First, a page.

And it’s important, even in why I’m in D.C. today. You know, we look at this Build Back Better plan. Think about it. The infrastructure plan, the most of that money is probably going to go to white and white contractors, so forth and so on. When that money gets sent to the states, those states get to divvy it out. Most of those states are Republican-led states that are also fighting against our opportunity to vote. On the other hand, the Build Back Better plan, if you look at the dynamics, who’s going to get impacted the most, it’s going to be poor white people and Black people and Brown people. You take the Build Back Better plan, just take one piece of it, say, expanding the child tax credit, that’s going to impact 35 million households. Now, we know 140 million poor and low-wealth people are in this country, 26 million Black, which is 60.9% of Black people, and 66 million white, which is 30-some percent of white people. So, we know that that deal is going to have an impact on Black people, the poor white people, the poor Brown people, the poor. Which bill is getting fought the most? Not the infrastructure. And if you go down in each part of that bill — we’ve done it. Take, for instance, the expanding of the money for home healthcare workers. Well, 28% of those persons are Black, 23% are Latino.
So, we’re in D.C. today with people from all over the country — Black, white, Brown, Asian, Native — who are saying, “We are not going to accept just an infrastructure plan that fixes our roads and our bridges, while you leave our bodies, our education, the infrastructure of our daily lives, living wages undone. We can’t do that.” And we’re saying, “If you oppose the Build Back Better plan, as small as it is, then you also oppose racial equity, and you also oppose class equity.” And we have to start unpacking these deals in that way [inaudible] —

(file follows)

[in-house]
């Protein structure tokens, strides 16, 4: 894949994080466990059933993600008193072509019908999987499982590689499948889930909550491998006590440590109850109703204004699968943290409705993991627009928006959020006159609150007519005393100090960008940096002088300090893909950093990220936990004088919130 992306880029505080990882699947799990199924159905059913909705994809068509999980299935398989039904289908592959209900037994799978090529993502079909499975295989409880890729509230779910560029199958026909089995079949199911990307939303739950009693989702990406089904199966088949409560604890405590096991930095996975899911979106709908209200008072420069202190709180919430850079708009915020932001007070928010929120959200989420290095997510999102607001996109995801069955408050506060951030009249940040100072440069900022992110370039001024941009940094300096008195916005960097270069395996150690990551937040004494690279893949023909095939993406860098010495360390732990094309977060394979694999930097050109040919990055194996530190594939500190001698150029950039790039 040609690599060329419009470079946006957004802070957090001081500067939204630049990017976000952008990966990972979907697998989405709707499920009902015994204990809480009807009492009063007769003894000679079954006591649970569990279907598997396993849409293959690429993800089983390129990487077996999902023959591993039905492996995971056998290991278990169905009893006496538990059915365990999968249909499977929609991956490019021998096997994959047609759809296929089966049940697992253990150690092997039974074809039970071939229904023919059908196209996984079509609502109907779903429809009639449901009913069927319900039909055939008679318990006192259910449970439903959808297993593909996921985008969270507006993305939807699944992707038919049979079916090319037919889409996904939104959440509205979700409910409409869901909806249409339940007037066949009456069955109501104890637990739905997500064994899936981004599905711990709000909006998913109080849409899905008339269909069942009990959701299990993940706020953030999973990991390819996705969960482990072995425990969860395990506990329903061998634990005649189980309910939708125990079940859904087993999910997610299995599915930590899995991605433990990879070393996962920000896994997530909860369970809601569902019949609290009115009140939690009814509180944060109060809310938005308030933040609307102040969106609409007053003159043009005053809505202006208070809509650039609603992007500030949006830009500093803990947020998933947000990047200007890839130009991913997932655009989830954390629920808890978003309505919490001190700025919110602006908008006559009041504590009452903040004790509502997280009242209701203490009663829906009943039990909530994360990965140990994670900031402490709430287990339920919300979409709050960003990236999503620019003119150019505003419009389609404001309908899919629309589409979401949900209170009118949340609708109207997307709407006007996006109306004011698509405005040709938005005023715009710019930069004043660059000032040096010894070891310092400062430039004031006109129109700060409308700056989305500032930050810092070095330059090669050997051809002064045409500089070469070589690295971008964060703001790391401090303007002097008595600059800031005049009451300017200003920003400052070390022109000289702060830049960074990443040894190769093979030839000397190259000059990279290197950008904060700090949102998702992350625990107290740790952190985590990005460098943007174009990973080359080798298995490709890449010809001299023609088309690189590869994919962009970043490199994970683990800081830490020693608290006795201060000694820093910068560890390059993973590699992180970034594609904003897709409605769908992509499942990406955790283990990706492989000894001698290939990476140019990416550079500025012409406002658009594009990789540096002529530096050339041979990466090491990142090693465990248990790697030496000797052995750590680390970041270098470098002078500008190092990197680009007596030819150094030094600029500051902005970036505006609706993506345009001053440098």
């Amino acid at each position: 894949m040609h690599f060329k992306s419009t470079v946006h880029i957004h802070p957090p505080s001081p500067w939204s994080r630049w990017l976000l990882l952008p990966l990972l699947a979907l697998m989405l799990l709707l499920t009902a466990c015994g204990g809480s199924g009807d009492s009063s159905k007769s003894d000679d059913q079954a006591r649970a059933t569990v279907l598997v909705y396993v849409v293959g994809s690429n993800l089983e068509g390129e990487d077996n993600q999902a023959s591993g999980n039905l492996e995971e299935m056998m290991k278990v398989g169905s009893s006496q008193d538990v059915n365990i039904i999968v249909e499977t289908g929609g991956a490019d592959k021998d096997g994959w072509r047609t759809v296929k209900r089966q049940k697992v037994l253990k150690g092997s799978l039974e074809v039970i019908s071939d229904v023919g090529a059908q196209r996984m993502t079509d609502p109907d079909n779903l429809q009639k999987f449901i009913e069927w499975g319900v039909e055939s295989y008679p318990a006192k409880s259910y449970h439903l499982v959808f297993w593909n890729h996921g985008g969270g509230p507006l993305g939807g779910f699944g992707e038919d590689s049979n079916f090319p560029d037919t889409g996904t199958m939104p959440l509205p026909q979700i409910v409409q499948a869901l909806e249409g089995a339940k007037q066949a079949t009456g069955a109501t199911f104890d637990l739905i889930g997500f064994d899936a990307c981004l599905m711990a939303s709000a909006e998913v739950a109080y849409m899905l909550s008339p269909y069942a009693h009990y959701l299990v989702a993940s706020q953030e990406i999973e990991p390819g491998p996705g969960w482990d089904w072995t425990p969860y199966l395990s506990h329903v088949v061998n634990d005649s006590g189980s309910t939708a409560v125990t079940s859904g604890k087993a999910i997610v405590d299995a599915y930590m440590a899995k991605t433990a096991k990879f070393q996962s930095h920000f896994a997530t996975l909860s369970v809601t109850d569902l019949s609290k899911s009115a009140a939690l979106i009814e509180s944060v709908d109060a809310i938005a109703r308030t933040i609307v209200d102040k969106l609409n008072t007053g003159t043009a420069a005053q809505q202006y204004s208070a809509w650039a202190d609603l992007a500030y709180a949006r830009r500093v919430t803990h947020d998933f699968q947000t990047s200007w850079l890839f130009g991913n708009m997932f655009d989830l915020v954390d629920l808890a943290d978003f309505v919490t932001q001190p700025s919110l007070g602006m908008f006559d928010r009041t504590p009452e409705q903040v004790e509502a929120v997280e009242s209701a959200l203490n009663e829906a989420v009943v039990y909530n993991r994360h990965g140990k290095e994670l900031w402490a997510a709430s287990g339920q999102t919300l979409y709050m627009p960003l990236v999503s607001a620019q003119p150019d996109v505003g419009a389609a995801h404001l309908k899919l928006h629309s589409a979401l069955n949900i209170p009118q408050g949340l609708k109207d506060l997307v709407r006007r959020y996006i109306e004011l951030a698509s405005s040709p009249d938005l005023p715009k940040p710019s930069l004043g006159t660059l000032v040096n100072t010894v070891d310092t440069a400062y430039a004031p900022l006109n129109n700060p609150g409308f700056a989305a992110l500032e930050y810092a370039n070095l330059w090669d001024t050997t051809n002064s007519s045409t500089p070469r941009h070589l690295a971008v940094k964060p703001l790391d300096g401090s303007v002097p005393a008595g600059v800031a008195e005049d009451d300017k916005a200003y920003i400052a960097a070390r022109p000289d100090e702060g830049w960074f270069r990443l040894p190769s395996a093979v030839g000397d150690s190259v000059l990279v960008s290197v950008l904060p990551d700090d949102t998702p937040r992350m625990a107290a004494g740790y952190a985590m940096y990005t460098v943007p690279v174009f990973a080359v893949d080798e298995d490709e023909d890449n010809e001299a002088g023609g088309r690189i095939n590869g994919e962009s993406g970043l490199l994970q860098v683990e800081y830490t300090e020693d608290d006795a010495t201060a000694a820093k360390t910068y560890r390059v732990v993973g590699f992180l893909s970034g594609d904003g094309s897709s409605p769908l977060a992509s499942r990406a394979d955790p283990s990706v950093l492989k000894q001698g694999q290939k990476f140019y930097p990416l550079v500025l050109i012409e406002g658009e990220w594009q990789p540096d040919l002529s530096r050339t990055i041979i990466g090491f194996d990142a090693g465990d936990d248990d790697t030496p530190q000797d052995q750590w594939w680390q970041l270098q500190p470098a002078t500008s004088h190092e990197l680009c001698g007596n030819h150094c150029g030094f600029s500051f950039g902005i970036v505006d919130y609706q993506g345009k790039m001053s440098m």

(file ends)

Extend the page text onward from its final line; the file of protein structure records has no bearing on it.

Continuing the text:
AMY GOODMAN: Reverend Barber, we have to leave it there. We thank you so much for being with us, co-chair of the Poor People’s Campaign, president of Repairers of the Breach.
And a fond farewell to Miriam Barnard. Such enormous gratitude for all your work over the past decade. Special thank you for helping to keep our team safe on and off site during the pandemic. Your humor and compassion and skill was so cherished at Democracy Now! You’ll be forever a part of our DNA, because, after all, you are a Democracy Now! alum. All the very best. I’m Amy Goodman. Thanks for joining us.